4 year, five days ago or 80 years ago.
5 Second point, it is absolutely impossible that the
6 witnesses, that all the victims, patients described here
7 who went to see Dr O, it is impossible that all of them
8 could have said that they had come from Ustasha camp.
9 It is completely impossible. Anyone who is familiar
10 with the situation in former Yugoslavia is, of course,
11 aware of that.
12 JUDGE KARIBI WHYTE: We will rise for a few minutes and
13 make a ruling when we come back.
14 (3.25 pm)
15 (Short break)
16 (3.40 pm)
17 JUDGE KARIBI WHYTE: The Trial Chamber has considered the
18 matter very carefully and we think we would allow Dr O
19 to give evidence, but subject to certain safeguards and
20 conditions. The Prosecution must supply the defence
21 with all the particular annexures, X-rays and all the
22 tests in which you were involved in the reports. They
23 also must give the complete curriculum vitae of Dr O and
24 would postpone cross-examination on Dr O when the
25 defence has verified these things, because the defence
1 might not be able to go into full cross-examination of
2 these things when all these facts are lacking, but Dr O
3 can give his evidence now, but subject to the objections
4 of the defence. That is the decision of the Trial
6 MR. OSTBERG: Thank you, your Honour.
7 MR. ACKERMAN: Your Honour, before that happens, is it
8 possible that I may enquire of the witness one or two
9 questions just to make certain that what the Trial
10 Chamber has just ordered is a possible accomplishment?
11 That is are the X-rays and the lab tests even available
12 any more, or ask Mr. Ostberg to make -- to establish
14 JUDGE KARIBI WHYTE: Definitely that will be very relevant
15 for any of those steps, if they want those documents
17 MR. ACKERMAN: If they are not available any more, it is
18 impossible for the court to order them for handed over
19 and makes it impossible for us to do a
21 MR. OSTBERG: This will be our first question to establish
22 this fact.
23 Dr O, in your statements you have, as already
24 indicated by some of the defence lawyers, said that you
25 took X-rays and you took blood tests and other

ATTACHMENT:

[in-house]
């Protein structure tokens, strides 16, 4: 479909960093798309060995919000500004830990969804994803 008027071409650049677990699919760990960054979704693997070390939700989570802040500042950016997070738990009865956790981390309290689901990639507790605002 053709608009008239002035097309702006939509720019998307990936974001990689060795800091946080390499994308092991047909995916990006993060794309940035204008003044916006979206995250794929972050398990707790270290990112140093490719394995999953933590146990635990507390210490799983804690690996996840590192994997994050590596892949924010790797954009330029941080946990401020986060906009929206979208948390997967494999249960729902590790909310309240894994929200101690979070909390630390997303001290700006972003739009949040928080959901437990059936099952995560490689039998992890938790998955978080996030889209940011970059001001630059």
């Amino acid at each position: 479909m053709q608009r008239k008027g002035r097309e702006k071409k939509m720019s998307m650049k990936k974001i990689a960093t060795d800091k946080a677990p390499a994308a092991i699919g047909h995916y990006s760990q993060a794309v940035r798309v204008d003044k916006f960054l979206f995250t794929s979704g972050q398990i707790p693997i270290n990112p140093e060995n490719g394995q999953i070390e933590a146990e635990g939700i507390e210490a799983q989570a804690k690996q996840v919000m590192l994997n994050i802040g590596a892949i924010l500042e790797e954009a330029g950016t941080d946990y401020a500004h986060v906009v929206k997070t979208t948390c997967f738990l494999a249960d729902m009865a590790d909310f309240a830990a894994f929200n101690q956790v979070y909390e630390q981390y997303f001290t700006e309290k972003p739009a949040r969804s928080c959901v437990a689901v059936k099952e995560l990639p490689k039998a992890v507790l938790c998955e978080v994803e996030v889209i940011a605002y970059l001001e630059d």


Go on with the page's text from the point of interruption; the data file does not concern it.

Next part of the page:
1 laboratory tests. Are the documentation of these
2 undertakings from your side available and can they be
4 A. Each finding referring to X-ray and laboratory tests,
5 which is normal for examinations of this kind, because I
6 am not a layman, as the defence counsel has said, but I
7 cannot only distinguish whether a patient is limping on
8 his right or left leg -- my grandmother can ascertain
9 that. Therefore, there is the documentation, but each of
10 those patients has that documentation. Wherever an
11 X-ray is mentioned and the MG, of course defence counsel
12 does not understand what that is, because he is not a
13 doctor, just as I am not an attorney and that is why
14 I cannot interfere. MG is a special test or finding --
15 MR. OSTBERG: Can we stick to the X-rays first. If X-rays
16 are taken, do you attach that to a file for these
17 patients and keep it in your clinic? I did not quite
18 understand what you said. Did you give the X-rays out
19 to the patient to take it away with him, or what?
20 A. Let me explain.
21 JUDGE KARIBI WHYTE: Let us get our bearing. Are the
22 results of these tests and X-rays available? That is
23 the thing the defence wants to know, whether they are
25 MR. OSTBERG: Are they available?
1 A. Those X-rays are in the hands of the patients as well as
2 the laboratory's test findings as well as all other
3 tests, because I am not able to keep the files on
4 patients who are not regular patients of my clinic and
5 to keep them in the archives.
6 Q. Would the answer then be that they are not available to
7 you? Would the answer --
8 A. That is correct. They are not available to me.
9 Q. That is the answer, your Honour.
10 MR. MORAN: Your Honour, based on the Ruling that was just
11 handed down not two minutes ago, we object to any expert
12 testimony from this witness.
13 MR. ACKERMAN: I think your Honours are also fully aware
14 that what has just been testified to is highly
15 irregular. I have never, ever, ever known of a doctor
16 that did not keep X-rays, laboratory tests, things of
17 that nature in his office. He turned them over to the
18 patient. I mean, that is just highly irregular and
19 very suspicious to me.
20 JUDGE KARIBI WHYTE: I am sure that is not unusual,
21 especially if the doctor has no X-ray unit. If his
22 medical centre has no X-ray unit and they might have got
23 the X-ray done elsewhere, he did not have a copy of
25 MR. OSTBERG: The answer is given, your Honour. This is
1 not available to the doctor. I cannot stand up here
2 and say that I can collect all these from these
3 patients. I have no way to say that.
4 JUDGE KARIBI WHYTE: It is very difficult for them to
5 cross-check whether, in fact, any X-ray was done.
6 MR. OSTBERG: That should go to the possibility then we have
7 before we finish that I have to go through these 24 and
8 see how many patients from whom X-rays were taken.
9 There may be others that they did not take X-rays from
11 JUDGE KARIBI WHYTE: Not just on X-rays. Blood tests and
12 the samples, all these are relevant for the purposes of
13 admitting the opinions of the tests.
14 MR. OSTBERG: May I put in answer if it goes -- I am not
15 quite in the clear.
16 May I ask you, Dr O, your answer, does that go
17 also to blood tests and other results taken outside your